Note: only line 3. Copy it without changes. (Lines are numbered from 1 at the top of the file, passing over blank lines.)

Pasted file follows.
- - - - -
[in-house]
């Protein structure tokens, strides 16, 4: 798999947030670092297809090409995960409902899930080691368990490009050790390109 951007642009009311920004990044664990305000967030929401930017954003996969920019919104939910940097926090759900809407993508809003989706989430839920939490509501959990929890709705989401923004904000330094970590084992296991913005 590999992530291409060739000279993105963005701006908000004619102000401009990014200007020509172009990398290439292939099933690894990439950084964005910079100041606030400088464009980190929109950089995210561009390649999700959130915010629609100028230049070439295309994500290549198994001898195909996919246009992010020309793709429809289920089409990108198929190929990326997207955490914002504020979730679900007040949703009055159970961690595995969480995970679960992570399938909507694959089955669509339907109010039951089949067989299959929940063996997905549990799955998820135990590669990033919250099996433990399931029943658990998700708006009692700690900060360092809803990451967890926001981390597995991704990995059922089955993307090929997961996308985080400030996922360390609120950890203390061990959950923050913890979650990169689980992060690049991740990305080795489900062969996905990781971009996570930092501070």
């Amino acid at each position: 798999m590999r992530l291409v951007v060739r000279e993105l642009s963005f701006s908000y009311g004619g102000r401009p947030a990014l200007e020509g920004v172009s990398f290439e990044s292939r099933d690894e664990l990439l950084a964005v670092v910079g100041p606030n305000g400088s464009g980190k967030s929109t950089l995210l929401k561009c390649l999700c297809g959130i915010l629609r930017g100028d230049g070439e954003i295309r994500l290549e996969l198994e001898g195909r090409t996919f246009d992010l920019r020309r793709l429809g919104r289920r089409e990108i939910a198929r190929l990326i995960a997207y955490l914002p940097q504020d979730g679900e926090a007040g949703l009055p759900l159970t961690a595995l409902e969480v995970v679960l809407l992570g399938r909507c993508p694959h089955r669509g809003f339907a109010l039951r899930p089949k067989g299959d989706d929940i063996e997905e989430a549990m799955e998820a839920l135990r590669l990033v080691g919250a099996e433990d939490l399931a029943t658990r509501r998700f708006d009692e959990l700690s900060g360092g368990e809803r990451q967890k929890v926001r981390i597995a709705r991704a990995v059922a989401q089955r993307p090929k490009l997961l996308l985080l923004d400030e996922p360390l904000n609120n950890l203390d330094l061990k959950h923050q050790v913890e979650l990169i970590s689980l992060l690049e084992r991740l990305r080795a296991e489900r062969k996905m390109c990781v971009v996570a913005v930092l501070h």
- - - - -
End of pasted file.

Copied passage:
């Amino acid at each position: 798999m590999r992530l291409v951007v060739r000279e993105l642009s963005f701006s908000y009311g004619g102000r401009p947030a990014l200007e020509g920004v172009s990398f290439e990044s292939r099933d690894e664990l990439l950084a964005v670092v910079g100041p606030n305000g400088s464009g980190k967030s929109t950089l995210l929401k561009c390649l999700c297809g959130i915010l629609r930017g100028d230049g070439e954003i295309r994500l290549e996969l198994e001898g195909r090409t996919f246009d992010l920019r020309r793709l429809g919104r289920r089409e990108i939910a198929r190929l990326i995960a997207y955490l914002p940097q504020d979730g679900e926090a007040g949703l009055p759900l159970t961690a595995l409902e969480v995970v679960l809407l992570g399938r909507c993508p694959h089955r669509g809003f339907a109010l039951r899930p089949k067989g299959d989706d929940i063996e997905e989430a549990m799955e998820a839920l135990r590669l990033v080691g919250a099996e433990d939490l399931a029943t658990r509501r998700f708006d009692e959990l700690s900060g360092g368990e809803r990451q967890k929890v926001r981390i597995a709705r991704a990995v059922a989401q089955r993307p090929k490009l997961l996308l985080l923004d400030e996922p360390l904000n609120n950890l203390d330094l061990k959950h923050q050790v913890e979650l990169i970590s689980l992060l690049e084992r991740l990305r080795a296991e489900r062969k996905m390109c990781v971009v996570a913005v930092l501070h």